A trapper was told of the probable aircraft catastrophe by the villagers. Having seen what appeared to be a portion of a parachute shroud in a tree during his hunting trip, returned to the area with his dog team the following day and came upon wreckage of the airplane strewn for hundreds of feet through trees and deep snow. His attempt to make his way to Gander to notify military authorities failed when his team of huskies gave out from fatigue acquired during the previous 18 days on the trail. However, the woodsman managed to reach the village of Benton where he contacted the station agent, Mike Hogan. Hogan wired the RCAF at Gander and the Canadian authorities in turn notified the Commanding Officer of the 1387th AAF base unit on 16 March, 1945.

Mr. Rybert Gillingham of Victoria Cove was working for the Americans in Gander at the time and was sent to the crash along with Hugh Pelley and some U.S. military personnel to recover the bodies. They slept in a temporary shelter that they erected on the site and used sleeping bags and food that they had been supplied with. It took them five or six days to complete the work. When they were finished, the group walked to Home Pond where they were brought out by a small plane.

The discovery of the wreckage and attempt to recover bodies suggests that the remains of Charles Parsons Jr. were returned to Morgantown. Mr. Gillingham, who went to the crash site to lead military personnel there and help with the recovery, received a commendation for his work. The letter was published by Frank Tibbo in his article, as follows:

15 April 1945

SUBJECT: Appreciation of Service Performance.


Mr. Rybert Gillingham,
c/o Post Engineers,
Gander, Newfoundland.

During the month of February an aircraft inbound to this station was lost and, as was subsequently proved, crashed within a dozen miles of the station, being completely demolished with the loss of all lives on board. After a fruitless air and ground search, extending over several weeks, the wreckage was finally located and reported by Newfoundland trappers.

The several expeditions that made their way to the highly inaccessible site of the crash were able to locate all bodies, recover essential papers, and destroy classified material.

You, as a member of these expeditions are to be commended for the highly successful completion of an arduous and distasteful task. The eagerness with which the mission was inaugurated, the thoroughness with which it was conducted, and the untiring efforts exerted throughout, are exemplary of the highest ideals of the service. This work was not as spectacular as the heroic rescue of wounded men under fire, but to my mind it indicates that our men would not be found wanting under any contingency of war, when tasks above and beyond the normal call of duty are to be performed.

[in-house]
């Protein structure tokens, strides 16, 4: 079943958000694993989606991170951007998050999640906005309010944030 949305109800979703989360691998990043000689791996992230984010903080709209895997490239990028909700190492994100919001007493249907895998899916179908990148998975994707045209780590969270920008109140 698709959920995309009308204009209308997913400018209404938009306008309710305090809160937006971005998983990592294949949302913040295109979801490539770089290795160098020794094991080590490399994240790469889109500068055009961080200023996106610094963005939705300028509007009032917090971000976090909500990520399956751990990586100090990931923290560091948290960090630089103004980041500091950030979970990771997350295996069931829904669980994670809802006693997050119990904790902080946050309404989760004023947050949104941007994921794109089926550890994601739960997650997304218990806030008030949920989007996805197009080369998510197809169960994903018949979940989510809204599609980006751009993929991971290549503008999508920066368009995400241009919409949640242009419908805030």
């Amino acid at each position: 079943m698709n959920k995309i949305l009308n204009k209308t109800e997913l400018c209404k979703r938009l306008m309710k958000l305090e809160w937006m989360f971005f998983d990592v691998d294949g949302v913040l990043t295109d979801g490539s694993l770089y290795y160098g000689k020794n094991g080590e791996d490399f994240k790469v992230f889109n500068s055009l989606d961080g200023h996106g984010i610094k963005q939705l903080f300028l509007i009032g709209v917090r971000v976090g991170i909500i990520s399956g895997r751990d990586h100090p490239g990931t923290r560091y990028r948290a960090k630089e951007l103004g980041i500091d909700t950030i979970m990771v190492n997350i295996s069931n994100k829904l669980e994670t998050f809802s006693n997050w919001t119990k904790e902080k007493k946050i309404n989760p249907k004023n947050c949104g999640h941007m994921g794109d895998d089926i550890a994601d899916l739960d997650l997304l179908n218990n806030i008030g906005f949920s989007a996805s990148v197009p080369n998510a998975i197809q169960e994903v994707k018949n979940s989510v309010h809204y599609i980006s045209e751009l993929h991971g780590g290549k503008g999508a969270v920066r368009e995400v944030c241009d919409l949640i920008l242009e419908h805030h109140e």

A copy of this communication will be placed in your 201 file.

Ronald G. McLaughlin
Lt. Colonel, Air Corps,

The documentary made about the flight was called "Lost Flight of the Eagle" and teased in promotional materials that the secret cargo would be revealed in the documentary. But the title of the documentary is a clue to what the findings must have been, since research for this biography did not result in finding a copy of the documentary. Possibly the word Eagle refers to a scanning radar technology.

Gander, in World War II, was transformed. The airport became an airbase, whose location was classified for a time. The airport, originally established to speed up the mail, became the largest airport in the world. Gander was greatly influenced by the influx of many foreign servicemen. The location made it a primary point from which to establish North American defense and through which to move supplies to support the war in the European Theater. Planes, servicemen, and cargo of all types moved through Gander. Gander, once a hunting camp, surrounded by bogs and wilderness, became a bustling hub of activity and development in less than a decade. Ferry Command transformed to Air Transport Command. There is incredible history in Gander, but it also became a focus in the field of aviation archeology, as described in the thorough historical work: "Aviation Archeology of World War II Gander: An Examination of Military and Civilian Life at the Newfoundland Airport." (Accessed 21 May 2018,